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updated 11/4/2011 6:45:06 AM ET 2011-11-04T10:45:06

An engine fault forced a Qantas Airways A380 plane bound for London to divert to Dubai on Friday, exactly a year since a mid-air engine blowout prompted the Australian airline to ground its entire fleet of A380 superjumbos for nearly a month.

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The Airbus aircraft had an "oil quantity defect" in one engine which was switched off according to standard procedure, a Qantas spokeswoman in Sydney said, adding Qantas engineers would investigate the problem.

Flight QF31, heading from Singapore to London, landed safely, and none of the 258 passengers or 25 crew was hurt.

Passengers included English actor, comedian and writer Stephen Fry, who took to Twitter to chronicle the situation as it unfolded.

The airline said in a letter distributed to passengers and posted on Twitter by Fry that engineers would take a number of hours to conduct "mandatory inspections".

Engineers were inspecting the plane in Dubai, and it was not expected to be back in the air on Friday, Qantas said. The airline was booking passengers onto alternate flights to London.

"Qantas... have said they shut down the engine to check oil and that there was no explosion," a source familiar with events said.

Referring to the latest incident and the engine explosion a year ago Qantas spokeswoman Olivia Wirth said: "The two issues are completely unrelated. This is a one-off and we will look to get the aircraft back in the skies as soon as possible."

'Not a great week for Qantas'
Each Qantas A380 is powered by four Rolls Royce engines. The carrier has 10 A380s in service and is due to take delivery of two more by the year-end. It also has two more on order and deferred the delivery schedule for six others.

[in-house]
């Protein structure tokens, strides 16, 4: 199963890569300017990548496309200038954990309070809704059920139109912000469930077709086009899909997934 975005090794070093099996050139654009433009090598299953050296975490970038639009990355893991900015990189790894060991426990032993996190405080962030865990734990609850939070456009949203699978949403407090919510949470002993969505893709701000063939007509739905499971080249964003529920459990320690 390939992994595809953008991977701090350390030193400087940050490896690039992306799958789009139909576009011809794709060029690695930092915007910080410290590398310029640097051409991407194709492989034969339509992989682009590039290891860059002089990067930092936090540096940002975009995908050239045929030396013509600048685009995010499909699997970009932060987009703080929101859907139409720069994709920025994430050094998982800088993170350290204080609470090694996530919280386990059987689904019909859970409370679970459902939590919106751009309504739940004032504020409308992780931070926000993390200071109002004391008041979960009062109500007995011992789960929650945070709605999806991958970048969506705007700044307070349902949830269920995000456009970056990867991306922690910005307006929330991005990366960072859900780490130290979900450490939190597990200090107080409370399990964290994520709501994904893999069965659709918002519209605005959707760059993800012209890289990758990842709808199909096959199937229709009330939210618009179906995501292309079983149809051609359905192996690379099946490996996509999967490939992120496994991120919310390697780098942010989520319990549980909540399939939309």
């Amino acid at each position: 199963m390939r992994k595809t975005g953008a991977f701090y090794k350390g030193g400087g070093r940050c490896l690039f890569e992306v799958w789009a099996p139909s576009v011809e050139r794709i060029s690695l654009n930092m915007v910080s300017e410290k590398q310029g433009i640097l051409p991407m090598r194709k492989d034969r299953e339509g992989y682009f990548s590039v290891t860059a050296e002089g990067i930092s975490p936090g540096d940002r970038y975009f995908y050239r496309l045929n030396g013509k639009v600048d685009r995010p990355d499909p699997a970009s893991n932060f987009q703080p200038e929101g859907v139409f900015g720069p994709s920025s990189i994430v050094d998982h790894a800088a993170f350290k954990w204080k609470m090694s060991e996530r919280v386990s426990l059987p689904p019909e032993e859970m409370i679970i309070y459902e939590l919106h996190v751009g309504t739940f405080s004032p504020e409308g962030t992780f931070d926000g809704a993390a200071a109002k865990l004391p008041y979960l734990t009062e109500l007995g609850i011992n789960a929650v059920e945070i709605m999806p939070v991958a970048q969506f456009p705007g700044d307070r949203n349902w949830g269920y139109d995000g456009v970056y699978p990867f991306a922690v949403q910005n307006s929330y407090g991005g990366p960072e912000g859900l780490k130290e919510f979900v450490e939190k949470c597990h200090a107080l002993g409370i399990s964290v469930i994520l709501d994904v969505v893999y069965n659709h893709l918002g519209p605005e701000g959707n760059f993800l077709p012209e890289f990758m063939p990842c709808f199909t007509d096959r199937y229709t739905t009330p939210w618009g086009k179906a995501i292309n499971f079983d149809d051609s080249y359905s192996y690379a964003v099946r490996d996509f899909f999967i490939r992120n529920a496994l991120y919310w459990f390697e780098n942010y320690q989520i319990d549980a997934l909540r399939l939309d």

"Still stuck on Dubai tarmac. No one seems to know how long we'll be here. Should've landed in London at 6:20. That won't happen!" Fry told his 3.3 million followers on Twitter.

"Not a great week for Qantas," he added.

The latest incident follows a series of setbacks for the airline. Last weekend, the airline grounded its entire fleet and threatened to lock out unions that had been staging months of strikes. The move stranded almost 70,000 passengers around the world and enraged government officials, who ordered an emergency court hearing.

On Monday, the court ordered the airline to end the lockout and ordered the unions to halt their strikes. Flights were back to normal by Tuesday.

On Wednesday, officials said police were investigating the suspected sabotage of the entertainment system on a Qantas plane. Qantas said engineers noticed several wires were cut on the plane's in-flight entertainment system on Oct. 26, the height of the labor dispute.

The engineers' union said it was unlikely the plane was sabotaged because of the union's dispute with the airline.

Airbus, Rolls Royce respond
In regards to Friday's incident, Airbus spokesman Sean Lee said in an email to Reuters: "We are aware that an A380 operated by Qantas diverted to Dubai as a precautionary measure. We are working with the airline to look into this matter."

Airbus has sold 236 A380s. By the end of September this year it had delivered 57. The four-engined double-decker airplanes sell for $375 million each at list prices.

A Rolls Royce spokesman said the company was aware of the incident and was working closely with Qantas to provide appropriate support and technical assistance.

A Qantas Airbus A380 aircraft suffered an engine explosion on November 4 last year, after it had taken off from Singapore for Sydney. It returned to Singapore and landed safely.

Qantas, which has one of the best safety records in the industry, blamed an oil fire for the blowout.

In last year's engine blowout, a turbine disc disintegrated and sent shards of metal through the aircraft's wing, severing systems and narrowly missing the cabin.

Investigations have pinpointed a suspected manufacturing fault in an oil pipe which could lead to oil leaks and ordered regular safety checks.

Rolls-Royce, which competes with a General Electric and Pratt & Whitney joint venture to power the A380, says it has solved the problem and replaced or upgraded engines.

Rolls Royce engines power the A380 fleet of Qantas, Singapore Airlines, and Lufthansa and China Southern.

Qantas resumed A380 services on November 27 after engine inspections concluded the airplane was safe to fly.

Reuters and The Associated Press contributed to this report.


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